by Ali Alyami
While President Obama and his European counterparts are going out of their way to apologize for defending their citizens' democratic way of life and to assure Muslims, especially the rich Gulf royals, that the West is not "at war with Islam" but rather with terrorists groups such as Al-Qaeda, a cadre of Saudi women is unabashedly challenging Saudi religious extremism and its destructive impact on them, their children, society and the international community.
Prominent among those opposing the ferocious, divisive and hate-promoting religious extremists is a fearless Saudi Princess, Basma Bint Saud. According to a recent interview by the Independent newspaper, UK, "She is the 115th - and last - child of King Saud, the eldest surviving son of Saudi Arabia's founding monarch Abdul Aziz." Basma ("Smile" in Arabic) grew up in luxury, was trained by nuns, is a divorced mother of five and a successful restaurateur who now resides in London to protect her children from possible family reprisals for her outspokenness. She challenges her family's tyrannical rule, rampant corruption and dysfunctional institutions, which she justifiably blames for the government's colossal failure to meet its obligations toward its marginalized populations, especially women and children.
One of her targets is the vicious Saudi government's voluntary religious police, known as the Committee for the Promotion of Virtue and the Prevention of Vice, or the "Hay'ah" in Arabic. She has correctly challenged their religious legitimacy and their offensive treatment of the public, particularly women. Like many Saudis and human rights groups, she largely attributes the country's backwardness to the medieval mentality and spiteful behavior of the Hay'ah as exemplified by their high-handed treatment of people as guilty until they prove their innocence. In one of her piercing and expressive narratives she wrote, "I searched and re-searched in history's archives, in the Prophet and in his Companions' books and found no mention of the Committee for the Promotion of Virtue and the Prevention of Vice; but found a phrase in the Quran that said: All Muslims should promote virtue and prevent vice."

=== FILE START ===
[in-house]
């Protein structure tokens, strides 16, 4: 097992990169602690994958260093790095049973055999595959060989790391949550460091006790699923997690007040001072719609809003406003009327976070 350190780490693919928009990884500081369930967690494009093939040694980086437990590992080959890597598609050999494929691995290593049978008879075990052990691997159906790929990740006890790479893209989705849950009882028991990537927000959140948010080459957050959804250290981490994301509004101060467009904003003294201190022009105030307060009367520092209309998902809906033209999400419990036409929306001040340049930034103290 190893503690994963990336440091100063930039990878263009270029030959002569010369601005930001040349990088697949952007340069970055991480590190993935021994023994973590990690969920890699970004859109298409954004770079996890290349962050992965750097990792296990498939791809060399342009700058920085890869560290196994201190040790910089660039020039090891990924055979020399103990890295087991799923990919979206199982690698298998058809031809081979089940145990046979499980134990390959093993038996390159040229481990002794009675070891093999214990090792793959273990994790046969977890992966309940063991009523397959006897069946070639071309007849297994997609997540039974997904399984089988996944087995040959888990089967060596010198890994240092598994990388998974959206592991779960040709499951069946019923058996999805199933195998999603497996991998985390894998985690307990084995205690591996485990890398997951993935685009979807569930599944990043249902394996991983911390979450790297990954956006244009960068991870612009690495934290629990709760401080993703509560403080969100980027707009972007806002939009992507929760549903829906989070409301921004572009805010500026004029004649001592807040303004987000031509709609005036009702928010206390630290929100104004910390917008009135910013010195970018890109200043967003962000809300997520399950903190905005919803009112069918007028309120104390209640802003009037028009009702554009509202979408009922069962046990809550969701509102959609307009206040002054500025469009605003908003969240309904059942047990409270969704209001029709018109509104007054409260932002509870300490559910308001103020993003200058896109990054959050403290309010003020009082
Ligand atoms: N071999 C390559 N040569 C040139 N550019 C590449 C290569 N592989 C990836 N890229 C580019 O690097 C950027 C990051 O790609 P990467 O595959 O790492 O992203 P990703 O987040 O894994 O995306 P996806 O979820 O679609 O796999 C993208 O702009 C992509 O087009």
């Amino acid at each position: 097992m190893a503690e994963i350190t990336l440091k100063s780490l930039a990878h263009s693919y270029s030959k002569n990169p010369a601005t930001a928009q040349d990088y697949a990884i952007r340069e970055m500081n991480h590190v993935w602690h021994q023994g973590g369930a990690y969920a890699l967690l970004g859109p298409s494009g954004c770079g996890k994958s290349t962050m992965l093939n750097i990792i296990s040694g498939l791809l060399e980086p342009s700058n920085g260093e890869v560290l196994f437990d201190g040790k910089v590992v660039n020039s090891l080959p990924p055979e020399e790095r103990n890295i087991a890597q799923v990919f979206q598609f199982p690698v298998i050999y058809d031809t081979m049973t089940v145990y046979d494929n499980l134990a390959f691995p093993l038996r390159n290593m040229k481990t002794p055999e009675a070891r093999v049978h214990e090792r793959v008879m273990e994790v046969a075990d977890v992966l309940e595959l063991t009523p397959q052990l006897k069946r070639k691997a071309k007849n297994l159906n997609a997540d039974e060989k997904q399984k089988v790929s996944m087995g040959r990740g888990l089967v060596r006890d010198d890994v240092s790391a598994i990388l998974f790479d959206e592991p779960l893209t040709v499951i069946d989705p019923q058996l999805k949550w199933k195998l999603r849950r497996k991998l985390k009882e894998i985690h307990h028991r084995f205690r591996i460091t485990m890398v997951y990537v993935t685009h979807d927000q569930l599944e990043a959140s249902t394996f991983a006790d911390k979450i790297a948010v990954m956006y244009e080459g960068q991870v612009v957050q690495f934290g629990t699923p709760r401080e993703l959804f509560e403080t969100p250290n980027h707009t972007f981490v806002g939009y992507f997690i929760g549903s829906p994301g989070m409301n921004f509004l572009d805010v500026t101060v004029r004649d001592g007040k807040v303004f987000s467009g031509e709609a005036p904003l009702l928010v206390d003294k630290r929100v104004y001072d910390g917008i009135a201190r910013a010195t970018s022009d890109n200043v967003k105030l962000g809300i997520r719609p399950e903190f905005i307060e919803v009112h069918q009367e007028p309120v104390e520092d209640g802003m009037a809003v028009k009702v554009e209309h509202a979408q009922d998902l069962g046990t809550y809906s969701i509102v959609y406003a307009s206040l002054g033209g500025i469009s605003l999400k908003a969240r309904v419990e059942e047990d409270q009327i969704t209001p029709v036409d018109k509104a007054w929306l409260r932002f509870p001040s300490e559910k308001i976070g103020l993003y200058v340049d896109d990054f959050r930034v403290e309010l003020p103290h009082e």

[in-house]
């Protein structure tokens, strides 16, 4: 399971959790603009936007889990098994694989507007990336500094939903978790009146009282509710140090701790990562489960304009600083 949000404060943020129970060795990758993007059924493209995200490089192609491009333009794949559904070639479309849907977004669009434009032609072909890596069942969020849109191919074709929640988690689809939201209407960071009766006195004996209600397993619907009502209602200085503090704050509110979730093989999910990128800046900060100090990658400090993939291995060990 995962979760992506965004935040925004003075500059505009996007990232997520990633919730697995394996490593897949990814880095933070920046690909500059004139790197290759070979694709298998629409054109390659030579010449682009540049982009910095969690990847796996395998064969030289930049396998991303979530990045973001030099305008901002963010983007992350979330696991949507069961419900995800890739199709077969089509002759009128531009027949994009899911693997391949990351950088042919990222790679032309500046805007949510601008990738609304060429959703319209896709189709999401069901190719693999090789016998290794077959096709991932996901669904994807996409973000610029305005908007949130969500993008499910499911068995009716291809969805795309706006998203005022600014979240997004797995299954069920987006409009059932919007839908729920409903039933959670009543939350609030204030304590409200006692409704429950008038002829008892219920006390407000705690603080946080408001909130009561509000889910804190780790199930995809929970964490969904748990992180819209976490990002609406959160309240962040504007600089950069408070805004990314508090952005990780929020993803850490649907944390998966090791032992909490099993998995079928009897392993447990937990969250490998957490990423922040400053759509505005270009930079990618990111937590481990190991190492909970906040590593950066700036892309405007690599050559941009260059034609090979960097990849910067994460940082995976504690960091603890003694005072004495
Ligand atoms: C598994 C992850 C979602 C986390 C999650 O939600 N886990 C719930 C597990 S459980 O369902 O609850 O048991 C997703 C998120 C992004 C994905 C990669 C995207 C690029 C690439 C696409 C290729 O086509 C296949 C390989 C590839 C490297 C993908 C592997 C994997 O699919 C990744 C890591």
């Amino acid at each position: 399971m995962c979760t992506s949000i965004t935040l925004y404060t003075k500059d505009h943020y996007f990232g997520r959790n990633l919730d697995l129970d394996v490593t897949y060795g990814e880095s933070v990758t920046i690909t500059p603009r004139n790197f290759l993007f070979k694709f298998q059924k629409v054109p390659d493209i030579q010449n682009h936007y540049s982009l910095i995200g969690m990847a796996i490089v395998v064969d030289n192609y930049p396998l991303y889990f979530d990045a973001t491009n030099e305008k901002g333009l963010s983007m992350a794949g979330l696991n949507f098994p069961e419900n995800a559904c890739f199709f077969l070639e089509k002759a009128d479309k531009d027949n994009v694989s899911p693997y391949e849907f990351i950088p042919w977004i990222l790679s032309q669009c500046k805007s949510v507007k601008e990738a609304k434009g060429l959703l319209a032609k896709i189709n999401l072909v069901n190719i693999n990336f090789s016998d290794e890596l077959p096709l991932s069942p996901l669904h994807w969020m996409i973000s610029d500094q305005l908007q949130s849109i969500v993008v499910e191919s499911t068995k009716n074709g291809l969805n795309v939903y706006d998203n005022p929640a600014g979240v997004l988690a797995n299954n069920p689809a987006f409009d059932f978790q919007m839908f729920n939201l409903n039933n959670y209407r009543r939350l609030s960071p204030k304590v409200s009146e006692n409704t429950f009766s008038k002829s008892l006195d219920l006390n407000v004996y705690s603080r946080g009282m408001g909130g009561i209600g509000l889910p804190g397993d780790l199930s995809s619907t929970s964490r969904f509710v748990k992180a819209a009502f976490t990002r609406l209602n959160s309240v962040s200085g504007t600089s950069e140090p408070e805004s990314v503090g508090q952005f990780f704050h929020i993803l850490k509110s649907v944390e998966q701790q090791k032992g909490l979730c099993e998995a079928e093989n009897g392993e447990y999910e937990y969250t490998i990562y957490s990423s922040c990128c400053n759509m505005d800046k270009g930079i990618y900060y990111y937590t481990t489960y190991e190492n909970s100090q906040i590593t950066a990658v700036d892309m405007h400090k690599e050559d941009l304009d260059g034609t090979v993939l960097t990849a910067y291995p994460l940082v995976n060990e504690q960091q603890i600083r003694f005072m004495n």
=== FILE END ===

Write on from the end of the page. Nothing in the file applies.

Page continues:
Princess Basma stands out because of her status and royal affiliations, which make her work considerably weighty. However, she is not the only or most productive woman who is challenging the government's fierce "religious" police and their relentless social, political and economic war against Saudi women whom the illiterate "religious" police consider incomplete human beings and "perpetual minors." There are many courageous non-royal Saudi women activist pioneers in the academia, businesses, financial, media and technical fields, as well as ordinary mothers, sisters and wives who are demanding better and humane treatment, including the removal of all denigrating restrictions inflicted on women, such as the dehumanizing male guardian system; the ban on driving; the denial of economic opportunities, and forced and childhood marriages which, under international declarations on human rights, are considered rape and child trafficking.